“While in jail I have realized that this government does not count Muslims as citizens,” said Suhail. “I want to serve them all equally and I will work harder now."
‘Anti-Muslim Slurs After Arrest’
Suhail told us that he finished school at 3 pm on 4 February and went to the protest site to see what was going on.
“I was there with my friends, and we stayed there at night,” he said. “The protests went on, the police and a maulvi (Islamic scholar) kept coming and going. After 3 am, the police attacked the protestors, and we were then asked to sit in the police van.”
Suhail said while they were in the van, the police “hurled abuses and slurs”, including katua (an anti-Muslim slur).
“We were then taken to the Kandhrapur police station and put in the lockup, where the abuses by the policeman continued,” said Suhail. After that, they were taken to the Azamgarh police lines at 11:30 am, and a medical examination was done by 4 pm. “
We were not given food or water by the police even after we begged them for it. We were sent to Azamgarh jail at 9 pm,” said Suhail. “The officers and policemen (in the jail) treated us like we had committed some big crime. This was my most humiliating experience.”
The other minor arrested, Faizan, said he was arrested at about 6 am by the police when he was going to a dhaba (eatery) where he worked in the morning.
“I was not involved in the protest, and the women police personnel on the road asked me to sit in the van,” said Faizan, a class VIII student. “I was then taken to police lines and told that I have been arrested. I spent four months in the jail.”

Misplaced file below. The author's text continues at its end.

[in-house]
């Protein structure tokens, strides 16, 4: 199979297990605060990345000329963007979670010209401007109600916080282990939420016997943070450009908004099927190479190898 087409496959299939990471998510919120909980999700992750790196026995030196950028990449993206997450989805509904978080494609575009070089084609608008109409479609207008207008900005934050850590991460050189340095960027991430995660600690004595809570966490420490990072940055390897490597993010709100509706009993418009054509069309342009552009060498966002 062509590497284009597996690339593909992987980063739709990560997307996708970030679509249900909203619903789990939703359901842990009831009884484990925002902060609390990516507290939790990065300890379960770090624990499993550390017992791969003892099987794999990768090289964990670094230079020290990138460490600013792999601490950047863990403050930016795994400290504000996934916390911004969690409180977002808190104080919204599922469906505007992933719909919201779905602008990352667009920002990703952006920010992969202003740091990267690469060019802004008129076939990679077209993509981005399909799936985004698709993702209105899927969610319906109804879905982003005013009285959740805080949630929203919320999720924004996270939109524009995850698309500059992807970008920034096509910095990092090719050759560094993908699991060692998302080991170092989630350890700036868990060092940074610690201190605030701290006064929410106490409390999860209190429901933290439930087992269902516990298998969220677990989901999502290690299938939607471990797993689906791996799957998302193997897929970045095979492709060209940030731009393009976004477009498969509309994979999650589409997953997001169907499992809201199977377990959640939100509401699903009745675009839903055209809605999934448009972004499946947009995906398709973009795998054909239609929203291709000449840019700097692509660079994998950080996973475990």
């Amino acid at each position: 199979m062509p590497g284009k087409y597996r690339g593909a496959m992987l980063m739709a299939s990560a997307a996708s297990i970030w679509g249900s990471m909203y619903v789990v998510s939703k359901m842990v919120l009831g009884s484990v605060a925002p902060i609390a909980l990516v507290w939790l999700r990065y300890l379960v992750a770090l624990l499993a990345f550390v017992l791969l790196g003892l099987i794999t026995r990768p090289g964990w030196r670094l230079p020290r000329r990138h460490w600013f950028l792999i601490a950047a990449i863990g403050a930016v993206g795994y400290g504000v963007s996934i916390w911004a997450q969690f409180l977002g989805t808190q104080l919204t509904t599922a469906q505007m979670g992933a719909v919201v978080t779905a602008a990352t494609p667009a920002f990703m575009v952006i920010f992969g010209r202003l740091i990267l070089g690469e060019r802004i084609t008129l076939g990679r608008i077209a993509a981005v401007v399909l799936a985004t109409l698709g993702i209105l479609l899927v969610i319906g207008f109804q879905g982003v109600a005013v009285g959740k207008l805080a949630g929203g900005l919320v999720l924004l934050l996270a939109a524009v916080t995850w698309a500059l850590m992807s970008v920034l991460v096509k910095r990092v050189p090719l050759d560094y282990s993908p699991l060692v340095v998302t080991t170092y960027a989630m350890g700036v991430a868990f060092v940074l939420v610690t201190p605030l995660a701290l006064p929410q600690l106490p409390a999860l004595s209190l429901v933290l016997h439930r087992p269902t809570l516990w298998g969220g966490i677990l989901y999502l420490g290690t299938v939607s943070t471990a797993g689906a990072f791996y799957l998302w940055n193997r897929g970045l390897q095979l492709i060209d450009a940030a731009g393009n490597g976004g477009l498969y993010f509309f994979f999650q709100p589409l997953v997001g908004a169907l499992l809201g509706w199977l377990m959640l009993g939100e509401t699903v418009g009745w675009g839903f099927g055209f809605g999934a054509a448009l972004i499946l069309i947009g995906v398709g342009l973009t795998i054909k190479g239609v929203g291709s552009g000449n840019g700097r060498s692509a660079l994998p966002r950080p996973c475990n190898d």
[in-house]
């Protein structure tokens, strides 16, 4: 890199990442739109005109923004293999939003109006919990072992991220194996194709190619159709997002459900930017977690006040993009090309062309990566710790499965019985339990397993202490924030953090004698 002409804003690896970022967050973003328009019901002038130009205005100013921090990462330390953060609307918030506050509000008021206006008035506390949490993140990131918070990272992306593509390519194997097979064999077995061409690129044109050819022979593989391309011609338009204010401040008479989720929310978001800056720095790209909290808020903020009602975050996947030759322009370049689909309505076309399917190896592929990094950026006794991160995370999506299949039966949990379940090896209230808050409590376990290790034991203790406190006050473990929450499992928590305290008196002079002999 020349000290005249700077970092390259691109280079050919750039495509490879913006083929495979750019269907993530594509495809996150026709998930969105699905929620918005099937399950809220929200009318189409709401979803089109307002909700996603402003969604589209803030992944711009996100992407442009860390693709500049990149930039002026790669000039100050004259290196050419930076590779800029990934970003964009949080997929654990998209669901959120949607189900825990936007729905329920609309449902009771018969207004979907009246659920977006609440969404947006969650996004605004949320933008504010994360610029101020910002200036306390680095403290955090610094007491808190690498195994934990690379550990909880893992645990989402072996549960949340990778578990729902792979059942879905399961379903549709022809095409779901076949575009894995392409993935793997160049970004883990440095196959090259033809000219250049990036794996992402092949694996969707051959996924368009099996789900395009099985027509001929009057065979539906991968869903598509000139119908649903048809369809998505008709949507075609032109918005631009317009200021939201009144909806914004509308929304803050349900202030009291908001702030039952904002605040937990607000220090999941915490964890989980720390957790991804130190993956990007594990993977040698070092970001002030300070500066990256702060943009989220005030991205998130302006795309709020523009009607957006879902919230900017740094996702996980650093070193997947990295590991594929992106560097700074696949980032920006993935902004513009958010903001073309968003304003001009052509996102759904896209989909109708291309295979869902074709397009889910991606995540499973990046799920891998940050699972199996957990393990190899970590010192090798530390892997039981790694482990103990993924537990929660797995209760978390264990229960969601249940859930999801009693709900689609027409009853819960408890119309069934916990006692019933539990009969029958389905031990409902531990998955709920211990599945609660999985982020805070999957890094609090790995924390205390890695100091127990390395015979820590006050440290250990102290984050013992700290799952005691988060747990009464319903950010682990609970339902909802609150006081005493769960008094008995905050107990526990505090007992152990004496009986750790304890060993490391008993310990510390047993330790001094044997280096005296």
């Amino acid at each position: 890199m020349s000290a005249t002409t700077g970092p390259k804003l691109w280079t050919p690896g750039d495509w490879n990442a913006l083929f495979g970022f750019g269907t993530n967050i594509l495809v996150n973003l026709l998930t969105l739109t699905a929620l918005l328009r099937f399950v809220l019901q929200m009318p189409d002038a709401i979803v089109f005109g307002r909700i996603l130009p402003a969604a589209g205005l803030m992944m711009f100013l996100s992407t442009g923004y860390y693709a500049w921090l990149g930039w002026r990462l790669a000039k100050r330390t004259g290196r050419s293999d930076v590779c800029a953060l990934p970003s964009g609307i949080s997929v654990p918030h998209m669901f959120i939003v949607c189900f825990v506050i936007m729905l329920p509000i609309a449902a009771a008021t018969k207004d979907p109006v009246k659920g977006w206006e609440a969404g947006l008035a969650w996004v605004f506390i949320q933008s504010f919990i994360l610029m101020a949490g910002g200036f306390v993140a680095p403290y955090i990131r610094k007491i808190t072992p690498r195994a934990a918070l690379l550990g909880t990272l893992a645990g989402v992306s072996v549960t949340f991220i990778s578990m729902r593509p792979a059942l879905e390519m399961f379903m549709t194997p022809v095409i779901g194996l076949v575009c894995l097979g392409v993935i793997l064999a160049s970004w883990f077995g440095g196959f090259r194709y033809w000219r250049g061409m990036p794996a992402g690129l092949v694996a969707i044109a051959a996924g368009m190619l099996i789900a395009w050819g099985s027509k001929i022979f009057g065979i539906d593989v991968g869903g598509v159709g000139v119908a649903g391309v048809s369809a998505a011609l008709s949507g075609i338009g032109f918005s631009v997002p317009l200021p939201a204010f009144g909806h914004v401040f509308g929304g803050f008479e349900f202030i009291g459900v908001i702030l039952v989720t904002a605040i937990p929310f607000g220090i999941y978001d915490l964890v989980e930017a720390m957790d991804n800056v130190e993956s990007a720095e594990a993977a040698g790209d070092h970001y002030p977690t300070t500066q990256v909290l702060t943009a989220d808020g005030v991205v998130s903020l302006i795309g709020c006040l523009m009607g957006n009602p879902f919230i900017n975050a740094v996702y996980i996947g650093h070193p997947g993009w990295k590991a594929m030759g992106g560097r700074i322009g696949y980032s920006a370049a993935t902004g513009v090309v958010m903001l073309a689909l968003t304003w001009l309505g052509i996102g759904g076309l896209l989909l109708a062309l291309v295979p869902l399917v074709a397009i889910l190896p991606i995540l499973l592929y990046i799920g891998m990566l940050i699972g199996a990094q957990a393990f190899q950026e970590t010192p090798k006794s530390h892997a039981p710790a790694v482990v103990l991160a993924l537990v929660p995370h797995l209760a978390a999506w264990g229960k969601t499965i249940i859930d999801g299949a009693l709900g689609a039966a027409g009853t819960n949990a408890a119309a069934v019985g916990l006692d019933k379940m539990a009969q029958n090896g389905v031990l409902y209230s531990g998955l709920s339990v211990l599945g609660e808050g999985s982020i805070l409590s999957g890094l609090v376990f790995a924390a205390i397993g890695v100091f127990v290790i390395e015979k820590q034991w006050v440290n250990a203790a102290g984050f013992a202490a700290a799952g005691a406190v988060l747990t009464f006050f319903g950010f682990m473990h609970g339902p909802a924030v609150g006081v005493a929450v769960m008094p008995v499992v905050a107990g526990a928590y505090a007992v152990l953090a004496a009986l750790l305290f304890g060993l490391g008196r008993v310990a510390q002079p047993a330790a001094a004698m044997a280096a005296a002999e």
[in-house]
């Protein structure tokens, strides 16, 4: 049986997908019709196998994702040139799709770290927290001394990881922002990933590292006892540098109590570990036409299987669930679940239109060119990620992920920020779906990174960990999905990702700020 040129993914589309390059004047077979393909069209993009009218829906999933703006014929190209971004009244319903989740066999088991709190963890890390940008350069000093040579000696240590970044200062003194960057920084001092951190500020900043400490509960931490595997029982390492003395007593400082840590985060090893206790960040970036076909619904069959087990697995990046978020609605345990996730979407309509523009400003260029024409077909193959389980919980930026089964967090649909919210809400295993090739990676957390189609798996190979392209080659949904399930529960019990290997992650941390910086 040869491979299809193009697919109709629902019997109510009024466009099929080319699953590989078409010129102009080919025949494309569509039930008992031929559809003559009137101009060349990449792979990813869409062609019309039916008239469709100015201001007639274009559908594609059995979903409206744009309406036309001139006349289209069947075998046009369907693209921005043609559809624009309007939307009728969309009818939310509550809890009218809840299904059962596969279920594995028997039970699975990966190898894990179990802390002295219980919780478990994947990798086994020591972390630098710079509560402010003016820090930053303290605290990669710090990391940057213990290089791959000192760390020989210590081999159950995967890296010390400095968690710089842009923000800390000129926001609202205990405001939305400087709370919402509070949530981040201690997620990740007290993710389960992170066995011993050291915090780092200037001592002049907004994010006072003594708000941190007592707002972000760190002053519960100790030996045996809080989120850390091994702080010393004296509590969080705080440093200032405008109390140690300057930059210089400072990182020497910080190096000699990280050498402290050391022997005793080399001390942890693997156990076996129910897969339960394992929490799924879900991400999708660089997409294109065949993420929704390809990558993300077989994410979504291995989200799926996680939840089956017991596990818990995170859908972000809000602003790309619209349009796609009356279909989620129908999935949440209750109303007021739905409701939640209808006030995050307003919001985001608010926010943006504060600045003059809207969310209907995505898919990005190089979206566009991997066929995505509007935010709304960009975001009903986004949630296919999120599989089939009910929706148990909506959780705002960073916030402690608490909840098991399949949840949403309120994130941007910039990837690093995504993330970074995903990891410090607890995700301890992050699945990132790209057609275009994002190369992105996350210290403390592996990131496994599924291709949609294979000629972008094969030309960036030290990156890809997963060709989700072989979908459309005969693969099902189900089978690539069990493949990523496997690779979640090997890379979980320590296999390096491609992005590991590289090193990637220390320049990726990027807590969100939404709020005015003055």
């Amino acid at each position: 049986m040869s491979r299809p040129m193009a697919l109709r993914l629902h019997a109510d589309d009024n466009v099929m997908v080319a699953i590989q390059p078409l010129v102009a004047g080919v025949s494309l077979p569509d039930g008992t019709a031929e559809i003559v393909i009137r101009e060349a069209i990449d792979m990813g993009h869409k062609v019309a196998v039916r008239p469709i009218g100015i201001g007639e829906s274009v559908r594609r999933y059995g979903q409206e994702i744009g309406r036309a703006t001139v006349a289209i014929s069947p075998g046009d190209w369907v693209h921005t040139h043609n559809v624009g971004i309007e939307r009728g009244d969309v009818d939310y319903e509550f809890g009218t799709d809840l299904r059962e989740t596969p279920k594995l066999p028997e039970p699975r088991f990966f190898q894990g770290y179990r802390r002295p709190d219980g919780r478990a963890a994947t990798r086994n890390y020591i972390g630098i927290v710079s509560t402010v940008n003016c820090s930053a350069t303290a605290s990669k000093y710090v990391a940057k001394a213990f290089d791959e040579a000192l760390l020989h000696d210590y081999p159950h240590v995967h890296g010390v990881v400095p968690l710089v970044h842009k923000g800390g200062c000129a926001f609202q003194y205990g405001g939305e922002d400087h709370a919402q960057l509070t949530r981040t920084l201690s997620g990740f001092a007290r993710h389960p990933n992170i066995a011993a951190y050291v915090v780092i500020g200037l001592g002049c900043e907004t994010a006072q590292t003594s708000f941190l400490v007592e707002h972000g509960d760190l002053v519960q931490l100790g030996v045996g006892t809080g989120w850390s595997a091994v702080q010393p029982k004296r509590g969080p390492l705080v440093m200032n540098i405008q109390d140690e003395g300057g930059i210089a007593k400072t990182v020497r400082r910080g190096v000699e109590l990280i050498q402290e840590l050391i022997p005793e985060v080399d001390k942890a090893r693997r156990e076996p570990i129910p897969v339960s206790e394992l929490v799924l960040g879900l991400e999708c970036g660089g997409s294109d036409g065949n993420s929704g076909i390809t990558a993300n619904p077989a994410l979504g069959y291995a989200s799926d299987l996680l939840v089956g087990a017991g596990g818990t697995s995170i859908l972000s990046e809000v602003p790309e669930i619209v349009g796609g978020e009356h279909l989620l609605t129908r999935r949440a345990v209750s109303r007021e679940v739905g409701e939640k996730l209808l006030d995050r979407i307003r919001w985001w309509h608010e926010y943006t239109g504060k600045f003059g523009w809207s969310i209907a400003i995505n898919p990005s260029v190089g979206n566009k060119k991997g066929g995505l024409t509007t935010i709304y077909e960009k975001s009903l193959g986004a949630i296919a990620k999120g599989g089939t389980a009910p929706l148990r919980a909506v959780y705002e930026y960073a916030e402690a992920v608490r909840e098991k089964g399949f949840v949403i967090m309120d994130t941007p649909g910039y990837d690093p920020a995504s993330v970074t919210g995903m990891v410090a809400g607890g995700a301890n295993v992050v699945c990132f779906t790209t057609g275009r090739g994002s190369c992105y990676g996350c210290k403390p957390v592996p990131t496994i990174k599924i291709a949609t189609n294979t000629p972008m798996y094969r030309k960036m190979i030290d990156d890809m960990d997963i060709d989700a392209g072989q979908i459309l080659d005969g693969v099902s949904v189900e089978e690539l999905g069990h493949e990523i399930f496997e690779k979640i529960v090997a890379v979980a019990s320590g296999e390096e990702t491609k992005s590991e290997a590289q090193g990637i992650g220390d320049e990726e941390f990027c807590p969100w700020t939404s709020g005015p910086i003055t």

Faizan’s elder brother Naeem said he showed the police Faizan’s Aadhar card and school documents, which list his birth date as 4 February 2004, and requested his release.
“I took my brother’s mark sheet and other documents to prove that he was minor but no one at the Bilariyaganj police station was ready to listen to us and finally we had to take the help of an advocate to get my brother out,” said Naeem.
Violation Of Law: Advocate
Faizan got bail in the first week of June. The Allahabad High Court, citing Madni’s bail on 15 May, said the minor had been “languishing in jail” since 5 February. He deserves bail on “ground of parity”,
Madni said Suhail and Faizan were in jail along with him and the other adults but kept in a separate barrack for minors.
“The police were using me to defuse the protest,” said Madni. “The district magistrate and the superintendent of police had requested me three times that night to convince women protestors to withdraw their protest. In the last attempt, I was successful in convincing. them but the police baton-charged the protesting women while they were praying before wrapping up their protest.”
Talha Rashadi, Suhail’s lawyer, said the police hoped to “crush” the anti-CAA movement and they appeared to have filed charges with little thought.
“The contents of the FIR did not match with the sections imposed on my clients,” said Rashadi. “It was an all-women protest, but random men were picked by the police and they were all sent to jail. The juveniles were also not acknowledged as minors and sent with the adults in the jail, and that is a violation (of the law).”
(Saurabh Sharma is an independent journalist based in Lucknow and a member of 101Reporters.com.)